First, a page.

[an error occurred while processing this directive]
BBC News
watch One-Minute World News
Languages
Last Updated: Friday, 21 September 2007, 14:07 GMT 15:07 UK
Dutch cabinet to rule on EU vote
By Stephen Mulvey
EU reporter, BBC News

Dutch graffiti urging vote against European constitution in June 2005
The Dutch unambiguously rejected the constitution in 2005
The Dutch cabinet is due to decide whether or not to hold a referendum on the European Union's new Reform Treaty.

Two of the three parties in the ruling coalition are opposed to a referendum, but a third, the Labour Party, is split over the issue.

Dutch voters rejected the proposed European constitution in 2005, plunging the EU into a political crisis.

Reports suggest that the public could vote against the new treaty too, if given the chance.

Labour ministers are reported to be under intense pressure from their own members of parliament to demand a popular vote on the new treaty.

They say voters had a chance to vote on the constitution, so they should have a chance to vote on its successor.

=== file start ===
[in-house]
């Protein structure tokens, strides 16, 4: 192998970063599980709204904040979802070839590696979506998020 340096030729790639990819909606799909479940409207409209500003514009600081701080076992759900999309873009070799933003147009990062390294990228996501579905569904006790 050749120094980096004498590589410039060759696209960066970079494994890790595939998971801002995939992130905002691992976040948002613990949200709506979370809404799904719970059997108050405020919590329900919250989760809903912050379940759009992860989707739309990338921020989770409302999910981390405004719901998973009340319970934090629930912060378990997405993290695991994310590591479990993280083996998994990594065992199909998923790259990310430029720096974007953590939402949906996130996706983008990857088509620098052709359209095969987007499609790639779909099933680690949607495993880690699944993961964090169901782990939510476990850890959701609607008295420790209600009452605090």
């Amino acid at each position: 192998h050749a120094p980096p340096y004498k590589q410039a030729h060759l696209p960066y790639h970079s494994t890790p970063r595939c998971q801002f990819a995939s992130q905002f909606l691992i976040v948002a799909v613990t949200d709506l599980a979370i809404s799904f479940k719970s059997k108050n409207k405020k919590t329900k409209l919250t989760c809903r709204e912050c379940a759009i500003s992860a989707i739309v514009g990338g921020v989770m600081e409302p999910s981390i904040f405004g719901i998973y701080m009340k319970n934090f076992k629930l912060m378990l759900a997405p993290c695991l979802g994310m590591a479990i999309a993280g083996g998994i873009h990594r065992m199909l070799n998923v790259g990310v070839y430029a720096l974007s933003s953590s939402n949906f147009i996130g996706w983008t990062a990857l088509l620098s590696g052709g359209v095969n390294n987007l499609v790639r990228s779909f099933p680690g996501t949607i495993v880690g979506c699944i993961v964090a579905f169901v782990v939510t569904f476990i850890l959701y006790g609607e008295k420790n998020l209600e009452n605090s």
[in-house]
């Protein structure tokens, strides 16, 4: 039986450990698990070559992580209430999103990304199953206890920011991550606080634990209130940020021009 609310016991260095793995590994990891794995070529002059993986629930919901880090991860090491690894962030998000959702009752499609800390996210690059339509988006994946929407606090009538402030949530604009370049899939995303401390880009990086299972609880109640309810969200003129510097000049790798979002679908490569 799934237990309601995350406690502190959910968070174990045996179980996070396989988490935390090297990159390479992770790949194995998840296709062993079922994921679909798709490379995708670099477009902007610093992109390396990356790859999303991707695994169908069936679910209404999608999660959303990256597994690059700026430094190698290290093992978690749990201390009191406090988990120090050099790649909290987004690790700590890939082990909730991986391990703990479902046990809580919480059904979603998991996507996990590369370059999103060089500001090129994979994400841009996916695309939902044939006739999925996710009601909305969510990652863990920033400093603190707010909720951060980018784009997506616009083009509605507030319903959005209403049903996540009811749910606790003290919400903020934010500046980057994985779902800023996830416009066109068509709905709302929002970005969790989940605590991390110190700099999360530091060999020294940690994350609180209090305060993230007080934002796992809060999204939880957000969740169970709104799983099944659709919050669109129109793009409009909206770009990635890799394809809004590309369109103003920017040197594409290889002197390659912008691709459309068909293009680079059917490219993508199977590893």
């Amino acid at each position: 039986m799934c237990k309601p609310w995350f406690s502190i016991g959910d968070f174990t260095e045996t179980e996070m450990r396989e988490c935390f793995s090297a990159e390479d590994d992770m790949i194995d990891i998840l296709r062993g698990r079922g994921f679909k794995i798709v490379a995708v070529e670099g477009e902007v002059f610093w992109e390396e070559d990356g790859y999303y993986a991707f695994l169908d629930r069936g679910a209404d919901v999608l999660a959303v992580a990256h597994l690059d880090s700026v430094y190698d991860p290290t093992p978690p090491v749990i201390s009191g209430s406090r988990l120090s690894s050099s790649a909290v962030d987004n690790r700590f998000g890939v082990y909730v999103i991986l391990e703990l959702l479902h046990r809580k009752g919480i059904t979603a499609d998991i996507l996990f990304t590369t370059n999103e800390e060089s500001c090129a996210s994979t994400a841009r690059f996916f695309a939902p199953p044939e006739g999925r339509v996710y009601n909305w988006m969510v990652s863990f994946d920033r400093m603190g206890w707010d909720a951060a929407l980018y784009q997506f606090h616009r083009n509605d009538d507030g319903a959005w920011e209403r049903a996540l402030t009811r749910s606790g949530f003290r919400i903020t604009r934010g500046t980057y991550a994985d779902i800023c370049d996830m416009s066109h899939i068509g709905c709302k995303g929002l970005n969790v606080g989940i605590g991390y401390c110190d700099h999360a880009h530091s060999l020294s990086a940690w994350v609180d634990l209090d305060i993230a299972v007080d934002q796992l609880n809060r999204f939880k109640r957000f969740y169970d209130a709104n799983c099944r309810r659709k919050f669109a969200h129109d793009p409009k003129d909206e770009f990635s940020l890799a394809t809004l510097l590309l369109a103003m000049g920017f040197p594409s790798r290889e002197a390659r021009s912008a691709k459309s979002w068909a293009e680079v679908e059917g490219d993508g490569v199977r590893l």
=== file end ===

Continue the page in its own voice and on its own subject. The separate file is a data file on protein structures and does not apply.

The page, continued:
The cabinet discussed the issue last Friday, but did not reach a decision.

Referendum 'tricky'

Michele de Waard, diplomatic correspondent of the Dutch newspaper NRC Handelsblad, told BBC News that a majority of voters appeared to be against to the treaty.

A second Dutch referendum now would put wind in the sails of those who want one in Britain
BBC Europe editor Mark Mardell

"The government has conducted secret opinion polls, which show that a referendum would be very tricky," she said.

"I hear from government sources that only 47% of people who took part were in favour of the new treaty."

Both the Labour Party and Prime Minister Jan Peter Balkenende's Christian Democrats support the Reform Treaty.

A third party in the coalition government, the Christian Union, is against the treaty, but is also against referendums on principle.

Ms de Waard said it appeared that a majority in the lower house of the Dutch parliament were in favour of a popular vote, and may vote to organise a referendum regardless of the government's decision.

However, she added that the upper house of parliament was opposed to a referendum, and would probably block any such decision by the lower house.


VIDEO AND AUDIO NEWS
Dutch MPs discuss an EU referendum



RELATED INTERNET LINKS
The BBC is not responsible for the content of external internet sites



FEATURES, VIEWS, ANALYSIS
Has China's housing bubble burst?
How the world's oldest clove tree defied an empire
Why Royal Ballet principal Sergei Polunin quit

PRODUCTS & SERVICES

Americas Africa Europe Middle East South Asia Asia Pacific